• Vera Bradley Baby Bag (works great as a carry-on)

  • Ziplock plastic bag with all my liquids (the freezer bags hold up better)

  • Hempz hand lotion

  • True Blue Lip Balm

  • Toothbrush and toothpaste

  • Makeup bag

  • Empty water bottle to fill on the other side of security

  • Gum

  • Pill container with Aleve and motion sickness drugs

  • Cris Notti sleep mask
  • Anti-bacterial hand sanitizing spray

  • Ipod

  • Camera and extra batteries, misc. cords

  • Book

  • A few pages from my sudoku book

  • Slippers

  • A snack, usually dried cranberries and cashews or almonds

  • Hard candy, in case I start coughing or someone around me is hacking away

Sunday, October 4, 2009

A rocky ferry ride to Egeskov

I should probably just invest in Dramamine stock. I sure do take enough of it and I think everyone around me is happy to know that before a plane ride, car ride, or a boat ride, I will have taken one of the little round white pills...and I won't be the one looking a bit green!

This morning we were up early to catch the 8am ferry to the island of destination...Egeskov Castle.

The seas were pretty rough today and it was extremely windy out, so we had quite the rocky 50 minute ride across the sea. Thank goodness I don't have to make that trip very often!

Egeskov Slot (oak forest castle) was built in the mid 1500s as a home for a Danish nobleman. Today it is a full fledged tourist location complete with the castle museum, a vintage motorcycle museum, vintage car museum, gardens, mazes, tree top walk, deer park...and the list continues.

Egeskov Slot is only open for a few months each year (April - October) and we were lucky enough to visit it on the last operating day for 2009.

A few pictures from our visit.

Friday, October 2, 2009

Beautiful Budapest

Several months ago, I found a great deal on airfare and the Hilton was offering 50% off on weekends in September, so I quickly booked a weekend getaway to Budapest. It was one of those ‘impulse buys’ that I am so good at! Although, in the US, my ‘impulse buy’ of a sweater or a pair of shoes often results in buyer’s remorse and a trip back to the store to return the item.

For the record, Budapest was simply spectacular and I would NEVER have buyer’s remorse.

We stayed at the Hilton-Castle Hill, which is located on the Buda side. I read some horror stories about taxis in Budapest, so I decided to arrange for ground transportation through Airport Minibuz service. Apparently, taxis aren't regulated, so they can charge whatever they want...even though they have a 'meter' running. The shuttle service was great on the way TO the hotel. It was a complete nightmare on the return.

We decided to divide our time in Budapest by spending one full day on the Pest side and one full day on the Buda side.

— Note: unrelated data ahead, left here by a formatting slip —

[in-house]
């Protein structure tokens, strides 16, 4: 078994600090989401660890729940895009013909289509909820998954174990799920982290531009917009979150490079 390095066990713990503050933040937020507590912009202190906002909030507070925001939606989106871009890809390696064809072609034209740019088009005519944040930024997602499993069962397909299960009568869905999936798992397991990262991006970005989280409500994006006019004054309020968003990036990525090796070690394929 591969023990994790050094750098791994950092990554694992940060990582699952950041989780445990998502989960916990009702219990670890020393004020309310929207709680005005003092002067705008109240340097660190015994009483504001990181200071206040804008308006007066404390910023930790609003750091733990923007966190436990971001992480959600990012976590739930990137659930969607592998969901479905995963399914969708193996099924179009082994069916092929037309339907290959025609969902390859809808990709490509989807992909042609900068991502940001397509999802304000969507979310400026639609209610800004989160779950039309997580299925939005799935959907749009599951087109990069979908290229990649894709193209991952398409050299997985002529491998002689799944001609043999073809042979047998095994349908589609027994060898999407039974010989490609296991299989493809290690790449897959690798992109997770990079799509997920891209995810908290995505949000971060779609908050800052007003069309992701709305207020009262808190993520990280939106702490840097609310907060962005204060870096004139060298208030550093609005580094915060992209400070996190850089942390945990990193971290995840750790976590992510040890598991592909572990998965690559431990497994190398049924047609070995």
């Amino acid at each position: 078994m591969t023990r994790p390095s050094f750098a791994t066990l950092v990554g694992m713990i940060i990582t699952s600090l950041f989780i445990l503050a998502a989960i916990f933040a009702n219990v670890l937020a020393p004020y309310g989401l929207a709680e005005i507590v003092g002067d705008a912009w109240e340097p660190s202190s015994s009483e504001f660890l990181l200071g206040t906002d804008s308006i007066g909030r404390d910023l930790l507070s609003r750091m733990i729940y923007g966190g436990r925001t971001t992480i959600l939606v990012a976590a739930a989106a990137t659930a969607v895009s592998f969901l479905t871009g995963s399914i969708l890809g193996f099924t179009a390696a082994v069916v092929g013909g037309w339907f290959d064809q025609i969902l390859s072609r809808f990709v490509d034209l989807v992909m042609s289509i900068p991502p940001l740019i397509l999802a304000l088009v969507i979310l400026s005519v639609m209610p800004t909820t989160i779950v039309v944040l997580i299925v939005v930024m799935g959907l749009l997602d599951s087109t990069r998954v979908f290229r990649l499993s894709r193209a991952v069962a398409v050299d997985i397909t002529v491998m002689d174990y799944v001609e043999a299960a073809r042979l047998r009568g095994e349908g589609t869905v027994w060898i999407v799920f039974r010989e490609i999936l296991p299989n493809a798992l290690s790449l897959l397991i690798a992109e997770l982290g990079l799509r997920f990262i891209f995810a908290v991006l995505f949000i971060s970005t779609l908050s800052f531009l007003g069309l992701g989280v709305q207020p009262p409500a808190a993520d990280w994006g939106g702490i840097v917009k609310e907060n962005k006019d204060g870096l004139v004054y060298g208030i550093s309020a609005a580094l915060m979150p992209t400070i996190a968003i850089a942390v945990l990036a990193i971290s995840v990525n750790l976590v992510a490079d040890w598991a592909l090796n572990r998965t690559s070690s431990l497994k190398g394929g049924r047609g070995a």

We strolled through some of the quaint streets and various stairs down to the Chain Bridge, which crosses the Danube River, and then walked over to the Pest side. We debated whether or not to take the subway or walk, but decided it was a nice day for a walk and made our way to Heroes Square and City Park.

We seem to be on Church/Cathedral/Museum overload, so we bypassed them on this trip. I hope it wasn't too big of a mistake!

We took the subway (yellow "millenium" line) back to the main square and then found a great little outdoor cafe to sit and have a few drinks. A little history....The Budapest subway is the second oldest subway in the world and it so simple and easy to use. Trust me, it's not as high tech as some systems, but the simplicity lends to the old-time feel. The yellow line was built between 1894-1896 and was recently listed as a UNESCO World Heritage site.

Rather than climb up the hill back to the Buda side, we walked across the Chain Bridge and then took the funicular up to Buda Castle and then walked around the Castle Hill area.


Our hotel was on the Buda side and in the Castle Hill district, so exploring was right out our (front) door. We walked over to the Buda Castle (Royal Castle), through the gardens, Fisherman's Bastion, Matthias Church

We thought about giong to Gellert Baths or another of the communal bathing houses that are popular in Budapest. However, shared warm water kind of freaks us both out, so we passed.

A few pictures until I get the slideshow posted.

See, we were there!

Chuck and a local beer (with the Royal Castle over his shoulder)
Fisherman's Bastion

The subway, with one of the trains approaching

Apetito Restaurant in Budapest, Hungary

I usually don’t blog about restaurants, because, quite honestly, I rarely find one that is anything more than overpriced fare.